Gene: Those are complicated but what it means to me - the rough ashlar is the clay, the candidate when he first comes in. You're not perfect. You’re rough around the edges. You’ve got things to learn and things to square within yourself. The smooth ashlar is the goal. To reach for perfection. Not to become perfect, but to seek the perfect. The tracing board is the plan, the way. You lay out the plan to go from one state to the other.

David: I know that is the traditional interpretation that you are the rough stone, the Rough Ashlar and then by using the working tools like the Hammer and the Rule that you smooth out your rough edges and eventually become the Perfect Ashlar, or perfect stone. But, De Hoyos says that's not the correct interpretation that instead only perfect stones are used for the altar,  so…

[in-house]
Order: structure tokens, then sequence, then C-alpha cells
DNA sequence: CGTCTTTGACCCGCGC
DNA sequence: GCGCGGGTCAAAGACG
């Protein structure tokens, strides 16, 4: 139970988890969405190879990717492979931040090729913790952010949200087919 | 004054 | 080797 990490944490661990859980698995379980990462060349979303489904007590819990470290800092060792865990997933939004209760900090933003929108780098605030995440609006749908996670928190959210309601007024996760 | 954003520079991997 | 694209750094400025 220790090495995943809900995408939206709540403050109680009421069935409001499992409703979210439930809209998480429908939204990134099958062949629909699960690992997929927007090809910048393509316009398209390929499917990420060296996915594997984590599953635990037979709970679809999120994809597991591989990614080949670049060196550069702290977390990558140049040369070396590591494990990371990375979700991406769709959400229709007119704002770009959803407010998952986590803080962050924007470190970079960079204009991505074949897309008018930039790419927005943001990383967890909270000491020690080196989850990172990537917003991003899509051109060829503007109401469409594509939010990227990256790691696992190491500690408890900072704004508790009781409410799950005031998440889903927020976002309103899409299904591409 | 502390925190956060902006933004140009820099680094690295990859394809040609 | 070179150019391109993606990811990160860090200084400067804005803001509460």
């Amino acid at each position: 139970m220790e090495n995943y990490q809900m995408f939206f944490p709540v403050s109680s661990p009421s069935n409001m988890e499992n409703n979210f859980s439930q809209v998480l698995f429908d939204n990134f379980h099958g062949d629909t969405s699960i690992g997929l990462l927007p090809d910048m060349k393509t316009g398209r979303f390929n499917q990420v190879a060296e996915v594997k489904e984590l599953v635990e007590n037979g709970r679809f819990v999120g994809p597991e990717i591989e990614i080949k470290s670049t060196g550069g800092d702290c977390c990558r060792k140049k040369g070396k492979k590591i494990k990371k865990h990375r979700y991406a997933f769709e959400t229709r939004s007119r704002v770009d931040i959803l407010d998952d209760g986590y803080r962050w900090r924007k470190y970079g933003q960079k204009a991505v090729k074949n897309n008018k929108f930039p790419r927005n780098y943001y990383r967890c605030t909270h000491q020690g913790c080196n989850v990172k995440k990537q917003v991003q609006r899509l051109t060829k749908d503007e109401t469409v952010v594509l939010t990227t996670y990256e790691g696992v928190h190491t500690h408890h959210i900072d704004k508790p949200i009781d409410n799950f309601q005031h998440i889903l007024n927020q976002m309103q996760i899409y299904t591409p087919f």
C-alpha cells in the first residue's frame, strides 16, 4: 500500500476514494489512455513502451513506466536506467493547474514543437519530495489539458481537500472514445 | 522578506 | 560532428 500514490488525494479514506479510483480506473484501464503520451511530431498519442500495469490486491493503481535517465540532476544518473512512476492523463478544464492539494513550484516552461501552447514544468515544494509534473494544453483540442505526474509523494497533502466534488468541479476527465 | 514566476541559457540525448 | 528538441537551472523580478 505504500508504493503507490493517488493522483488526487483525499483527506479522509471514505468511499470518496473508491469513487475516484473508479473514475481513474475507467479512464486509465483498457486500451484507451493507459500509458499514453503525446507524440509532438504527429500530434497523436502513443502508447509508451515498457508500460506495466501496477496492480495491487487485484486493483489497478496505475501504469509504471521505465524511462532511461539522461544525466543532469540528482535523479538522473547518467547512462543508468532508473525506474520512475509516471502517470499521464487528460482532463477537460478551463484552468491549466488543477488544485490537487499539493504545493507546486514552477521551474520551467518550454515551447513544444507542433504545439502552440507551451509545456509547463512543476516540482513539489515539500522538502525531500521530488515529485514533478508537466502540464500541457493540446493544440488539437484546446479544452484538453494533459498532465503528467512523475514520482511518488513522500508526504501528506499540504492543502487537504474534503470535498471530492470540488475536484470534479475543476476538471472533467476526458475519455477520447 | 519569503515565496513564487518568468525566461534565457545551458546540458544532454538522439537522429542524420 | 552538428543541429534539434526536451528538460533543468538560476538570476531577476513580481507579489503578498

Gene: But there again, how does one search in one’s nature for the perfect stone?

David: It made me think that you have to start by working on yourself with the tools that you have at hand but that you eventually come to realize that the perfection that you're looking for is within you but it's been clouded over and forgotten. It's become muddied by your life and your accumulated karmic debt, or whatever you want to call it.

Gene: That's very good. I like that.

David: I also took it to mean that at the beginning it feels like you're doing all the on yourself. That you're having to do it, but that later on you come to the realization that you're being pulled the whole time. That there already is that perfect stone that exists inside there. It's just it's not really based on your work necessarily, even though that gets it started.

Gene: You have to discover it for yourself that it is there. It also comes from the theory in Kabbalah that we all are sparks of God and that we just don't know it and we have to discover that God is within.